Turing machines were one of the early models for computation, that is they were developed when computation itself was not understood very well (around 1940). I want to focus on two aspects that (arguably) led to them being the preferred model back then, which led to being the most established and therefore eventually standard model.
Simplicity of proofs
As a theoretic model, Turing machines have the charme of being "simple" in the sense that the current machine state has only constant size. All the information you need in order to determine the next machine state is one symbol and one (control) state number. The change to the machine state is equally small, adding only the movement of the machine head. That simplifies (formal) proofs considerably, in particular the number of cases to be distinguished.
Compare this aspect with the RAM model (when not used in its minimalistic form): the next operation may be any of several operations, which may access any (two) registers. There are also multiple control structures.
Runtime and space usage
There were (only) two major models of computation which emerged almost simultaneously with Turing Machines, namely Church's $\lambda$-calculus and Kleene's $\mu$-recursive functions. They answered the same question Turing did -- Hilbert's Entscheidungsproblem -- but lend themselves far less easily (if at all) to defining runtime and space usage. In a sense, they are too abstract to be thus related to more realistic machine models.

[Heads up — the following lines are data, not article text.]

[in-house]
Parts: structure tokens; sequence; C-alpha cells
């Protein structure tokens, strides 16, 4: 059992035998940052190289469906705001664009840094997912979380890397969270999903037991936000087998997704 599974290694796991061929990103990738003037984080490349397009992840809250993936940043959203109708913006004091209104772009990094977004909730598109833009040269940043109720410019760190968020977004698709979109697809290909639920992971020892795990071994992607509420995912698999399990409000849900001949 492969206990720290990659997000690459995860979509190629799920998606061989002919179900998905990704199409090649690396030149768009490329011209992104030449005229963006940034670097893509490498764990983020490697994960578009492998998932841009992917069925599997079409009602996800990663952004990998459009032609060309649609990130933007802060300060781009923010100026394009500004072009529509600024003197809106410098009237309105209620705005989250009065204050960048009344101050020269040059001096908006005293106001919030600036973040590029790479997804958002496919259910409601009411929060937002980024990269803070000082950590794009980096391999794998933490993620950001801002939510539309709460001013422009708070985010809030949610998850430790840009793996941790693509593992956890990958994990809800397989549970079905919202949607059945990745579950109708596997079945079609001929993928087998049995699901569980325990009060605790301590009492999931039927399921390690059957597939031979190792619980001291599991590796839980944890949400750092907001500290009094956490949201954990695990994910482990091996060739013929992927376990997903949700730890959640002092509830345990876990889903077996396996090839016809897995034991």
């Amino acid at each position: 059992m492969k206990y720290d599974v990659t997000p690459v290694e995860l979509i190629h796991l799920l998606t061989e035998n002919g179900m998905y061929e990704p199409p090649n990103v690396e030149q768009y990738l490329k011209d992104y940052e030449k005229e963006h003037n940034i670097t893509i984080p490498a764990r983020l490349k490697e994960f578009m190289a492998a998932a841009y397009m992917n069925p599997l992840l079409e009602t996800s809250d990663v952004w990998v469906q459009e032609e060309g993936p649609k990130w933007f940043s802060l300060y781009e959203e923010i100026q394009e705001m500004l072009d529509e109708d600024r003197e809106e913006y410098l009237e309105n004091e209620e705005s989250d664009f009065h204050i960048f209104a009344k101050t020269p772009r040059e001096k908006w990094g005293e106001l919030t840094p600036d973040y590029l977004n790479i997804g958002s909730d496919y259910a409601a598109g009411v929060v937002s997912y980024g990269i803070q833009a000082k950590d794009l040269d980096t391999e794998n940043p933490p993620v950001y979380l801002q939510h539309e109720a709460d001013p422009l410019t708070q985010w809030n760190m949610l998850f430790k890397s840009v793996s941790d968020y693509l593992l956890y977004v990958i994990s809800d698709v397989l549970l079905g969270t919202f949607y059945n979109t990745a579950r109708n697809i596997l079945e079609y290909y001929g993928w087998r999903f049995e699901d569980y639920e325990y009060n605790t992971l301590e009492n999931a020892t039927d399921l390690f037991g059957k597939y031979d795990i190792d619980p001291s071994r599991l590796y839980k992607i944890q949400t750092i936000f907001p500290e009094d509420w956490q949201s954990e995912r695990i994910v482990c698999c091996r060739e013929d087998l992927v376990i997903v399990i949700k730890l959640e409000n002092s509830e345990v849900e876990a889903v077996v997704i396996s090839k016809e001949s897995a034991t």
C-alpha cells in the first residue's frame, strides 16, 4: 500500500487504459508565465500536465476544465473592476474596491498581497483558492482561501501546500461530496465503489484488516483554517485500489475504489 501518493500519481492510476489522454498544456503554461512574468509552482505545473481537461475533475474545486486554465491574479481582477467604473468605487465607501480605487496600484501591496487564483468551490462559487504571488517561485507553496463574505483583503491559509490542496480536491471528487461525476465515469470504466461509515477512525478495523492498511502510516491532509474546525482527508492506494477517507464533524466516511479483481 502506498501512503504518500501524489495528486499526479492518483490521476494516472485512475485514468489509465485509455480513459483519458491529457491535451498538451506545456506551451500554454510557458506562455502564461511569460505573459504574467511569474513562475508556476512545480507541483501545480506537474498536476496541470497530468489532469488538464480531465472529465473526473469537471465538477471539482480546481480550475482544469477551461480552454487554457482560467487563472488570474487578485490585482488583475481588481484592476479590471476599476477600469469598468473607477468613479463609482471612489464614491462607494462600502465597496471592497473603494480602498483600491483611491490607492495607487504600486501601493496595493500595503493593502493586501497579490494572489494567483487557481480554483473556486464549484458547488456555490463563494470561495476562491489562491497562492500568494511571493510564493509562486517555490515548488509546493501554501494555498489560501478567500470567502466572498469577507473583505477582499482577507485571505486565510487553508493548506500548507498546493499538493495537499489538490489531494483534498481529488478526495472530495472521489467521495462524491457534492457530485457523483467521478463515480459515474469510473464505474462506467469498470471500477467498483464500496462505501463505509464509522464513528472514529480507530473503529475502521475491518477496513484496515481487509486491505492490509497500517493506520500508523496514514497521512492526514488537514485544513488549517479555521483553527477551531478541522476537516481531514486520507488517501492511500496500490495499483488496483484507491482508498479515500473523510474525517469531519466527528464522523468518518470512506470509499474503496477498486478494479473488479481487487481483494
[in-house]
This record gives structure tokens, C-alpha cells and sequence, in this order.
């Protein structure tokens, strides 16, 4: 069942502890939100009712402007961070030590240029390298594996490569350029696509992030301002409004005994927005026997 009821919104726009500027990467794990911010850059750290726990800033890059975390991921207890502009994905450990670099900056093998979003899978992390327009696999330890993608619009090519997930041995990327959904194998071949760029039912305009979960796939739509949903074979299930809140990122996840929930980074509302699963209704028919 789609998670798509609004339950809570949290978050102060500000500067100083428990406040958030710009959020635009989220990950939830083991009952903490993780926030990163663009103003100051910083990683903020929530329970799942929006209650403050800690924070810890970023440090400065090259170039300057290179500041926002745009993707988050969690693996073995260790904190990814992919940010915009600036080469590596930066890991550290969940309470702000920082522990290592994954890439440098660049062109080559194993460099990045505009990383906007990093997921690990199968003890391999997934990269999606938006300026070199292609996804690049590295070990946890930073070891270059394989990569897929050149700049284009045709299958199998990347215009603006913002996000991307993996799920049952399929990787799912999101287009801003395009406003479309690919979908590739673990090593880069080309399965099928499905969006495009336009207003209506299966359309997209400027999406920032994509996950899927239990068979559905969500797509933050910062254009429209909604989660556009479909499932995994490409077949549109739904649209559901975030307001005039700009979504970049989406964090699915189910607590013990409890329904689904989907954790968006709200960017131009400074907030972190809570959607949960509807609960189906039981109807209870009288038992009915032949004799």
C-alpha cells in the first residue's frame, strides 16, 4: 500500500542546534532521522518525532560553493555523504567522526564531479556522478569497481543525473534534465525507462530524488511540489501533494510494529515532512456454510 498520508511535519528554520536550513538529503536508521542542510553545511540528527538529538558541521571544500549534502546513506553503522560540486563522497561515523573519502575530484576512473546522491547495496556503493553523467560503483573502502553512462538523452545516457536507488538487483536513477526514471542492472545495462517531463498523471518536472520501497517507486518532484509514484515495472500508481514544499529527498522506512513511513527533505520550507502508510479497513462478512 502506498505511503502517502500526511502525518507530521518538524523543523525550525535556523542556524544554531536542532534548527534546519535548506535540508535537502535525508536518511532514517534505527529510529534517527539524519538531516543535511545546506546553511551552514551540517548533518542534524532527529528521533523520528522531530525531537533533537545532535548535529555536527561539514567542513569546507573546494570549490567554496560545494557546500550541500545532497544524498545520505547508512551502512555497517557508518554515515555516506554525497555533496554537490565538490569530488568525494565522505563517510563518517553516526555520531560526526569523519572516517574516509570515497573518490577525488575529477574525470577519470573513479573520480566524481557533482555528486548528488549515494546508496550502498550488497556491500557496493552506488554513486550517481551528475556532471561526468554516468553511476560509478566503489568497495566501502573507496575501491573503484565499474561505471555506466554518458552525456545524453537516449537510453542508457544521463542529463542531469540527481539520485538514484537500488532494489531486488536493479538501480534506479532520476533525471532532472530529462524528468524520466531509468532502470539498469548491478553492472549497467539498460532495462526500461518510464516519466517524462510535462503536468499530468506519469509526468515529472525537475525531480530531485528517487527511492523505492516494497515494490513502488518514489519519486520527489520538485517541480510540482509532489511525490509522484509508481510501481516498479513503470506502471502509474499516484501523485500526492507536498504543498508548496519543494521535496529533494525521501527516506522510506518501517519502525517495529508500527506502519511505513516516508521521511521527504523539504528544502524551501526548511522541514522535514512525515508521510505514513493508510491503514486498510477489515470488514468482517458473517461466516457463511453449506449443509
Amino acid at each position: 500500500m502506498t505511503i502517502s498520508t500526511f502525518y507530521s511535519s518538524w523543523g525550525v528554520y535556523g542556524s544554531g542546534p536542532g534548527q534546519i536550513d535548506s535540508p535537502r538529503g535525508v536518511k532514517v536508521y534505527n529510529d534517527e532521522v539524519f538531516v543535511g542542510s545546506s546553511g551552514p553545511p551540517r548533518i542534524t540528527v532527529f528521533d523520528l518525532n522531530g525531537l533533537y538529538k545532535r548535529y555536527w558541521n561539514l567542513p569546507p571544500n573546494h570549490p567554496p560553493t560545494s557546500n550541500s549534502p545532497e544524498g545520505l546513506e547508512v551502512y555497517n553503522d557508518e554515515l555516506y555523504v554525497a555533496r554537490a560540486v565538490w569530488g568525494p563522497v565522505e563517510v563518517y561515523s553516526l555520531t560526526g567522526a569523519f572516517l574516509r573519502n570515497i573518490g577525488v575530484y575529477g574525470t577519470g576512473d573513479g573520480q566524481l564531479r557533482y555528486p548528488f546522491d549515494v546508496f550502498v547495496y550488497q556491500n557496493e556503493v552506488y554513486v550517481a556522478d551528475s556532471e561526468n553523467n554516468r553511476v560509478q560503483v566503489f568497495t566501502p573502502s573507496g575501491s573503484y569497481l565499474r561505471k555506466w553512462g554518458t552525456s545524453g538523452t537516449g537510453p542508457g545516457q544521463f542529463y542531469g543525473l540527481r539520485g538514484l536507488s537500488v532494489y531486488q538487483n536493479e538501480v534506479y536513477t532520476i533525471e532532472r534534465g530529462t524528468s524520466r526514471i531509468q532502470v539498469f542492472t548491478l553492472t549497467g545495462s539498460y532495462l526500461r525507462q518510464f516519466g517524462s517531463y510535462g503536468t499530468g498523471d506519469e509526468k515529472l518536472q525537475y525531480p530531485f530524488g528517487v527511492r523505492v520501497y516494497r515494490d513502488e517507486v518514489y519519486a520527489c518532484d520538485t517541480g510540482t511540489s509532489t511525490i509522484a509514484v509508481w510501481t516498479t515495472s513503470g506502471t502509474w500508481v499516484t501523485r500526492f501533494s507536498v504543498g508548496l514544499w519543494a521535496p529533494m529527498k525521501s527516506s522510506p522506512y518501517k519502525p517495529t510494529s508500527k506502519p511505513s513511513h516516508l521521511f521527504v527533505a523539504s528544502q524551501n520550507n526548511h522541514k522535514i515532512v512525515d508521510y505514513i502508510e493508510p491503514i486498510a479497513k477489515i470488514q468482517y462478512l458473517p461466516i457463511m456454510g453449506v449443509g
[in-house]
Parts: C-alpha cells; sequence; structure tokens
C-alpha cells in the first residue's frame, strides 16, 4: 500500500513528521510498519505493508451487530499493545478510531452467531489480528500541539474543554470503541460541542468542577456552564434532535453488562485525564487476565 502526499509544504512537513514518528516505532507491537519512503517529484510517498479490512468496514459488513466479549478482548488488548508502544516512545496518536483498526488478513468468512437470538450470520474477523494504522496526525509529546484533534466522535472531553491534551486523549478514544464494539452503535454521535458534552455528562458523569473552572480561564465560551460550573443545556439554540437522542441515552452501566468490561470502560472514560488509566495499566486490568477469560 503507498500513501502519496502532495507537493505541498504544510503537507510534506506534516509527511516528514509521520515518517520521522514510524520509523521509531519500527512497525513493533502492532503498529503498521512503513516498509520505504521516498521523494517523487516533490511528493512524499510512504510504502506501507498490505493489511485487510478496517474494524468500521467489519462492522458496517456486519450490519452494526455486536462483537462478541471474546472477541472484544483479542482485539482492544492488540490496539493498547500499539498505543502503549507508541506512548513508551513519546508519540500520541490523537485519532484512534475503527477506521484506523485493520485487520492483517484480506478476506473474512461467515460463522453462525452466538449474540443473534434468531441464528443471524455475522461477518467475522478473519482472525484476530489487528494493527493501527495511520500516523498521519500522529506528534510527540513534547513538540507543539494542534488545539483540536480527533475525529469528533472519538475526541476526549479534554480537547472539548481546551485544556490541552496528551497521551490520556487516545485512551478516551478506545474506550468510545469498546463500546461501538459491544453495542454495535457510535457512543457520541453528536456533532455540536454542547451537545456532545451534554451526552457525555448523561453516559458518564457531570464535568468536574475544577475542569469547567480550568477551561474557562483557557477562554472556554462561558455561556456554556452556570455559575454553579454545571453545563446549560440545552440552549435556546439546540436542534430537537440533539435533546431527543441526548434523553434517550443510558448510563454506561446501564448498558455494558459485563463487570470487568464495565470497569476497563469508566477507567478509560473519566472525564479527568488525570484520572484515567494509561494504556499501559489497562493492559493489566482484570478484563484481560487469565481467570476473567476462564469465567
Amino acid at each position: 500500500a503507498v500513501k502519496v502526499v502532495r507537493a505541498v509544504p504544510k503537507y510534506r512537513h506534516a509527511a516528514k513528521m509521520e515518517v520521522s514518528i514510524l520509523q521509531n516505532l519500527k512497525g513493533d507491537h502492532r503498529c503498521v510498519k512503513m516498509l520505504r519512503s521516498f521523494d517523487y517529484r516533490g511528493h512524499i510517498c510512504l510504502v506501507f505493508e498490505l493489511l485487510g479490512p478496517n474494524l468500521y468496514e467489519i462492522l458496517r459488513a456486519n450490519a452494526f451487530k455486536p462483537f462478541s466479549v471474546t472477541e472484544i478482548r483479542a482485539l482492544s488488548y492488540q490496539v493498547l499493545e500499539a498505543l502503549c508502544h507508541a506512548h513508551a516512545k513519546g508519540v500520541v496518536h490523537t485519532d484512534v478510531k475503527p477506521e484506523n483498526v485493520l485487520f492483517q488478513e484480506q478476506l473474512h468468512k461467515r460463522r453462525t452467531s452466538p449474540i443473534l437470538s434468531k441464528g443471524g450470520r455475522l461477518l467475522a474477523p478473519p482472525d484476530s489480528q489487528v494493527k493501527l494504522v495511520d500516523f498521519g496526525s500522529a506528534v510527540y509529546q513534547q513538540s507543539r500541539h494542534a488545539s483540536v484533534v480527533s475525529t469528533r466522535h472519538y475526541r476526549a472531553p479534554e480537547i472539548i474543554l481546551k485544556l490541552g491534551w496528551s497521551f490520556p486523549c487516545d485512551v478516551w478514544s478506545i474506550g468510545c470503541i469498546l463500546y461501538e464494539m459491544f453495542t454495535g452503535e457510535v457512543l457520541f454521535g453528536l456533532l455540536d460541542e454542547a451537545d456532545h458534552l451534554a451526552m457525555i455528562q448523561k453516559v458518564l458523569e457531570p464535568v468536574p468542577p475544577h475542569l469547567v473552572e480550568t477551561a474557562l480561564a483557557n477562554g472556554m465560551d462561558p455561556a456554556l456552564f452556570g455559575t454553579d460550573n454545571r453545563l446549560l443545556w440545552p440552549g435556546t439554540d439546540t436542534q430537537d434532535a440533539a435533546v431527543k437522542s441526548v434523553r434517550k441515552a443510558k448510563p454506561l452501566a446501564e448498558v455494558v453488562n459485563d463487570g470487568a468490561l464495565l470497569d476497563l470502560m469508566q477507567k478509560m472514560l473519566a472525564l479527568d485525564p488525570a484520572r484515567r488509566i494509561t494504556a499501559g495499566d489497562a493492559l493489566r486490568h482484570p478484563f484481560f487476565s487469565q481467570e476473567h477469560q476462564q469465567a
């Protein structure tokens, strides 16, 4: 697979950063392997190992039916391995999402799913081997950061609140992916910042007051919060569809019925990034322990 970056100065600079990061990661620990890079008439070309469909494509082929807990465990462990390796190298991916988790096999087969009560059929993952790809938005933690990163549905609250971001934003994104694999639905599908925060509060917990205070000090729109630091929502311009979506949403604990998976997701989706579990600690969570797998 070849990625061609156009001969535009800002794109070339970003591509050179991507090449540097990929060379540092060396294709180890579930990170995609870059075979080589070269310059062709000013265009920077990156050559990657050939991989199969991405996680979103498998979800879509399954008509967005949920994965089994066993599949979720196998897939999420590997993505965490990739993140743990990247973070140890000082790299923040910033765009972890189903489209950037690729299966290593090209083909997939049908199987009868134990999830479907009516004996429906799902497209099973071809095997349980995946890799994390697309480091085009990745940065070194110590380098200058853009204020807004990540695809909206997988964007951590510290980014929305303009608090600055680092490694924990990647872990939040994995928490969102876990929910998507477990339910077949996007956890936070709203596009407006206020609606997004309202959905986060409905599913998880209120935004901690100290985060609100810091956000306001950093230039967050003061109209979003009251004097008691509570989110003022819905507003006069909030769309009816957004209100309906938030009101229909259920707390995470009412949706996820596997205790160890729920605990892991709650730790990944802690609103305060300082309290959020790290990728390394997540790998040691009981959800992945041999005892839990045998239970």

For Turing machines, however, both notions are easily defined (and were in Turing's very first paper on his model, if I remember correctly). Since considerations of efficiency were soon very important for actually doing stuff, this was a definite advantage of Turing machines.
Thus, Turing machines have been established as the model of computation, which could be seen as a combination of historical "accident" and some of its key properties. Nevertheless, many models have been defined since and are avidly used, in particular in order to overcome the shortcomings of Turing machines; for instance, they are tedious to "program" (i.e. define).
I am not aware of any direct applications in practice. In particular, the practice of computation evolved in parallel to (and, in the beginning, mostly independently of) the theory of computation. Programming languages were developed without formal machine models. However, it is clear (in hindsight) that many advances in the practice of computation were enabled by theory.
Furthermore, keep in mind that the value a theoretical concept has had for practice should be measured by considering all descendants, that is follow-up work, results and new ideas made possible by that concept. And in that regard, I think it is fair to say that the concept of Turing machines (among others) has revolutionised the world.